The International Boxing Association (AIBA) has appointed McLaren Sport Solution to investigate the potential judging and refereeing irregularities at the 2016 Rio Olympics. The first phase of the enquiry is due in August.
The judging in the 2016 Games had drawn strong criticism from boxers, with several claiming to be victims of poor officiating.
The most prominent case was Irishman Michael Conlan, who alleged corruption after losing to Russian Vladimir Nikitin despite overwhelmingly dominating the bout.
Nikitin had to give a walkover in his next bout as he had been rendered medically unfit owing to the thrashing handed by Conlan, who turned professional after the Games.
"International Boxing Association has retained McLaren Sport Solution (MGSS), led by Professor Richard McLaren, to conduct a two-phase independent investigation, starting with the refereeing and judging of the Rio 2016 Olympic Games boxing tournament," AIBA said in a statement.
The IOC had also identified the refereeing and judging of the tournament as an issue in its report which led to AIBA's suspension.
"The commissioning of an independent investigation is the latest step AIBA has taken under the leadership of President Umar Kremlev to address past wrongdoings and implement reforms that will safeguard the sport in the future," the world body stated.
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In the aftermath of the Rio Games, 36 referees and judges faced an inquiry. But they were reinstated at the end of it.
"For some time, it has been clear that AIBA could do more in following up on allegations of unfairness. Unfortunately, to move to a brighter future, we must now also shine a light on AIBA's past," said AIBA president Umar Kremlev.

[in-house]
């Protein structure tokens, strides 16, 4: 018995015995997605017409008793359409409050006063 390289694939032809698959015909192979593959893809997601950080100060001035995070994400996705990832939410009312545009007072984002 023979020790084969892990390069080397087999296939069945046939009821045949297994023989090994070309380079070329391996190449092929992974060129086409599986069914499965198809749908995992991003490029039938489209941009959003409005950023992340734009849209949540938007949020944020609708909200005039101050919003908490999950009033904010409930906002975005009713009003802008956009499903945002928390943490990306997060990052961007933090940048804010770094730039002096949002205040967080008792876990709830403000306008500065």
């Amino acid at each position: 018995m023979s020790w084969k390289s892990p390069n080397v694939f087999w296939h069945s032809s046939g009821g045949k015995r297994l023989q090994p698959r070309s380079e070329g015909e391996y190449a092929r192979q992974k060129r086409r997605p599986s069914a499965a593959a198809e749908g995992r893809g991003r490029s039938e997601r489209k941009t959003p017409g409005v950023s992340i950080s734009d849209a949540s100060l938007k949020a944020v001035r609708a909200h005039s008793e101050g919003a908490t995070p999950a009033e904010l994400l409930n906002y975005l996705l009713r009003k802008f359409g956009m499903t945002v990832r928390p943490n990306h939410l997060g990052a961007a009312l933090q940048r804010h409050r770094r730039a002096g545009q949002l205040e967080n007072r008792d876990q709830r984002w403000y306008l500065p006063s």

"The best way to do this is to bring in independent experts to uncover any wrongdoing so that we can learn any lessons that need to be learned and restore confidence.
"Professor McLaren has an unparalleled track record when it comes to sporting investigations and I encourage everyone in the world of boxing who may have evidence of interest to step forward and share it with McLaren and his team," he added.
After completing the first phase of the mandate, Professor McLaren, with his team, will work to identify the "presence of any acts of corruption carried out by the individuals involved in past administrations of AIBA."
"A number of loans and questionable business decisions were previously entered into. While AIBA's financial integrity and continued solvency have now been addressed, here too there may be lessons to be learned," the AIBA statement read.
The MGSS will also set up a whistleblower line and individuals who come forward will be guaranteed "unconditional confidentiality".
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